With my most recent miscarriage at the end of May I decided to get blood tests to see if there was something going on causing the miscarriage. I was certain it was my thyroid causing the miscarriage(s) but my doctor did a number of tests just to be sure, including an Anti-nuclear Antibody (ANA) test to see if my immune system was producing antibodies against itself causing an auto-immune disease that wasn't allowing my body to carry a fetus. Surprisingly, all my blood tests came up fine, including my thyroid, except the ANA. Not only did I test positive for the antibodies but I also had a high titer of 1:640 (a titer of 1:40 is considered normal) so my doctor decided to send me to a Rheumetologist, a doctor who specializes in autoimmune disorders, for further testing. Since I was leaving for Germany I could not meet with a specialist until 5 weeks after the initial blood test and nearly 6 weeks after the miscarriage.
My visit to the Rheumetologist was disappointing as he wouldn't test me for the tests that I had asked him to test me for but he did do the routine tests given after a positive ANA for specific rheumatic auto-immune disorders, like Lupus, as well as another ANA. Just as I had predicted, I do not have Lupus (or syphilis for that matter) but once again I tested positive for ANA. Unlike the first test, this test I had a much lower titer of 1:80, which is considered a very low positive reading. This got me thinking, and Googling, to see if there could be a connection between positive ANA tests and miscarriage. Amazingly, all over the Internet I found infertility/miscarriage forums where women with repeated miscarriages were talking about their positive ANA tests taken directly after their miscarriages with no diagnosis of autoimmune disease. For the majority of these women their titers were only high directly after their miscarriage.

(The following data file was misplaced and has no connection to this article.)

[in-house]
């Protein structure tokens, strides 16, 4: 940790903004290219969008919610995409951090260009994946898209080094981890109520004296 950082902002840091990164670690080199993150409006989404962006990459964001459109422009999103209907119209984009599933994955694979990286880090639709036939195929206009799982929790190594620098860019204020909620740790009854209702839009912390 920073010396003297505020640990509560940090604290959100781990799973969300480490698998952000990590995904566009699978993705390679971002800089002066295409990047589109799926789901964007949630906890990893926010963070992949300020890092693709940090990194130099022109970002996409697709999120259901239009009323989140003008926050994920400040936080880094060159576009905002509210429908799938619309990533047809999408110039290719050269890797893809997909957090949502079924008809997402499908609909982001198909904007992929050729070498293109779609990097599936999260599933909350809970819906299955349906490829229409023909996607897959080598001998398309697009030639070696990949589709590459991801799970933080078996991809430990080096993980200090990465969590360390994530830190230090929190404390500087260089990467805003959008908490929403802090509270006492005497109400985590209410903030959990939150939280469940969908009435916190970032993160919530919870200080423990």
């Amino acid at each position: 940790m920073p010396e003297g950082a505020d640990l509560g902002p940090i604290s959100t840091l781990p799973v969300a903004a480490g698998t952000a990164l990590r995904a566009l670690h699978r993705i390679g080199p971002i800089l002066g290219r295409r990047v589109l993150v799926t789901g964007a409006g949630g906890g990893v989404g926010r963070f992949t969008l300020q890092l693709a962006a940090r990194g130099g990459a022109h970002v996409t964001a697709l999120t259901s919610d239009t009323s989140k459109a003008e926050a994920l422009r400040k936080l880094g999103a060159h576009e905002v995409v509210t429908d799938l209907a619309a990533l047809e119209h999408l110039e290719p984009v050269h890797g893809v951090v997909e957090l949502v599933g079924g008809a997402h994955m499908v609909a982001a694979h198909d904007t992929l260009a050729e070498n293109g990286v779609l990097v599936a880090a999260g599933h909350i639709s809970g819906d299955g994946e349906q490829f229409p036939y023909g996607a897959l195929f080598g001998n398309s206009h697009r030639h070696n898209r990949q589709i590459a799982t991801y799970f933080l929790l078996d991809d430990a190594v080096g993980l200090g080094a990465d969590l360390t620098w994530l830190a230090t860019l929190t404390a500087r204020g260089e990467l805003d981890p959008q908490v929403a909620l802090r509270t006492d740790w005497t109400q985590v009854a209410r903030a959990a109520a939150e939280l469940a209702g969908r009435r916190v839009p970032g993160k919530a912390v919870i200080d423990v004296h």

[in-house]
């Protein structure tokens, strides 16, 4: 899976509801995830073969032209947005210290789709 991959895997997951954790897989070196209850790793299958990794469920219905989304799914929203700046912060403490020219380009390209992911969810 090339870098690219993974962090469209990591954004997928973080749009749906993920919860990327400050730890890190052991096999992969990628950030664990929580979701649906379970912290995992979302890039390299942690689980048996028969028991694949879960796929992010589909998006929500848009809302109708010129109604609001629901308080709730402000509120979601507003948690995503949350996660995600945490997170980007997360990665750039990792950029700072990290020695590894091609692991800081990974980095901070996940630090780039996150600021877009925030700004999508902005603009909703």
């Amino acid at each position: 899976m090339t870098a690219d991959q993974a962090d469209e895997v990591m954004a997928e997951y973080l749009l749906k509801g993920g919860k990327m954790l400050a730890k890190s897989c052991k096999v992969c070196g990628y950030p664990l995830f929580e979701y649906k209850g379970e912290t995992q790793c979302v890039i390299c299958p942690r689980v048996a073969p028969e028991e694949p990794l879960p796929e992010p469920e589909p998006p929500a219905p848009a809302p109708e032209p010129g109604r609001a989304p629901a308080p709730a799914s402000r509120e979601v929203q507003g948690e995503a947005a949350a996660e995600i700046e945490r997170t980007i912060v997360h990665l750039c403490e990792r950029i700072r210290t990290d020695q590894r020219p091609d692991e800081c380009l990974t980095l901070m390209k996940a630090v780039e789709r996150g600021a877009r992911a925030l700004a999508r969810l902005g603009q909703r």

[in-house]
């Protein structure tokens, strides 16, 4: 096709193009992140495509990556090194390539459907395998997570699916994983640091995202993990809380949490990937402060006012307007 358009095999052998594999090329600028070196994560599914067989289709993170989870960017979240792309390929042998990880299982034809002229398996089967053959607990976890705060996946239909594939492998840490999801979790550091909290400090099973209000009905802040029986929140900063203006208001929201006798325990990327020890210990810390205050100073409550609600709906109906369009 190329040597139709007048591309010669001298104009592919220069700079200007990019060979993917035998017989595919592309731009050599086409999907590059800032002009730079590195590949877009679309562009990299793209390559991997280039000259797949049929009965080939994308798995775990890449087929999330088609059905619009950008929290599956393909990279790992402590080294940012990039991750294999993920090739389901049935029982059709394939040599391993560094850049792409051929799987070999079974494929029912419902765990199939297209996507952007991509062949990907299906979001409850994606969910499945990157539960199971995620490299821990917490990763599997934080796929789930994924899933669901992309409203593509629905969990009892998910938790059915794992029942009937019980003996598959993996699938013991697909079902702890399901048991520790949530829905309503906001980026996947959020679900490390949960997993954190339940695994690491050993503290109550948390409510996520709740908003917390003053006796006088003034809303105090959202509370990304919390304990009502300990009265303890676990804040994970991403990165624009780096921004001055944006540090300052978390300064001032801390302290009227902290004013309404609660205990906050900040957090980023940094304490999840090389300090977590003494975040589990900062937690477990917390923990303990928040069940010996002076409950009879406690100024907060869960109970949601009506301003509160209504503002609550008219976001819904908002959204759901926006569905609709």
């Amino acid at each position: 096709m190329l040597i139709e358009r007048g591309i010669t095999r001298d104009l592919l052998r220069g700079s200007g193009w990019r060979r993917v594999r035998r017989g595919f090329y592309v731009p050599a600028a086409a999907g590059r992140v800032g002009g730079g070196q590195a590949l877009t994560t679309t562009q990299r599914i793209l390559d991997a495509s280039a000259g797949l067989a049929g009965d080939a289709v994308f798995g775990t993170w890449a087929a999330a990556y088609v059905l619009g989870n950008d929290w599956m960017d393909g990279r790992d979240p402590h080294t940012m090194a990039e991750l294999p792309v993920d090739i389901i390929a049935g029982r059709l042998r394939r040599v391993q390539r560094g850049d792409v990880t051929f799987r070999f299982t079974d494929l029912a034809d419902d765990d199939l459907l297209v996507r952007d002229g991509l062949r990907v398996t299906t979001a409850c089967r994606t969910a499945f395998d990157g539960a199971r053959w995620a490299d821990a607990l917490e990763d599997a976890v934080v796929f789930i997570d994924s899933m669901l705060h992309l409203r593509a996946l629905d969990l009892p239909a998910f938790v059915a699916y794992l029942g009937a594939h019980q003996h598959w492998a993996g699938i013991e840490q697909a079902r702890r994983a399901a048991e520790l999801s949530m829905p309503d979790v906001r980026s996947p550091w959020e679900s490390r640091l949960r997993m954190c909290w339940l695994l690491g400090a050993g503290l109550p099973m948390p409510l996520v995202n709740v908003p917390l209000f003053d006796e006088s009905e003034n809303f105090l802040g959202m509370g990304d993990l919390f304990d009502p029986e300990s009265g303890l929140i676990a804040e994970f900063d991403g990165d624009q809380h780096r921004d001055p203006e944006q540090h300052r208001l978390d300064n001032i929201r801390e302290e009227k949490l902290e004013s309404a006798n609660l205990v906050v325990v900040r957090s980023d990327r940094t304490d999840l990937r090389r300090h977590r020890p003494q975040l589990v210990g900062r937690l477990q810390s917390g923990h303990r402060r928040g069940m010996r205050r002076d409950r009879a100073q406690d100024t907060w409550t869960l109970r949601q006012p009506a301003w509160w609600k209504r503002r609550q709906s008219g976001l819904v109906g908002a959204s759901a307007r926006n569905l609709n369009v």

This was all very fascinating to me but it seemed that many doctors did not believe that there was a connection and that the positive ANA could mean that the body was attacking the fetus specifically, not just the body. Some doctors treated the condition successfully with daily doses of baby aspirin. Others added in supplemental progesterone and in some cases, twice daily injections of heparin, an anti-coagulant, during pregnancy the use of which is rather questionable. BUT these actions, in many cases resulted in full-term pregnancies in women who have had many repeated miscarriages.
So, where does this leave me? It leaves me in a quandary because it doesn't explain why the immune system is attacking the fetus and I want to know what is causing this and all my other symptoms of poor health. I could try taking baby aspirin and see what happens but I really don't want to take the chance of another miscarriage because I don't really understand what is going on. One thing I am willing to try is herbal cures. This website recommends specific herbs to help with immunological miscarriages such as Dong Quai and Maca. Other herbs, such as Vitex and Evening Primrose Oil have been shown to help with aiding in the production of progesterone, which is often lacking in women with repeated miscarriage.
Susun Weed, herbalist and author of The Wise Woman Herbal for the Childbearing Year, has recipes for preventing a threatened miscarriage with a number of herbal tinctures. Susun also recommends daily infusions of stinging nettle and red raspberry leaf for every woman, pregnant or not. Here is info that I liked on a natural fertility diet, though I am not a believer in excessive raw foods, protein powders or green smoothies (seriously, no people throughout time have EVER eaten pureed raw greens! EVER!). So there it is...food for thought. I am still left feeling like I have no idea what to do either way.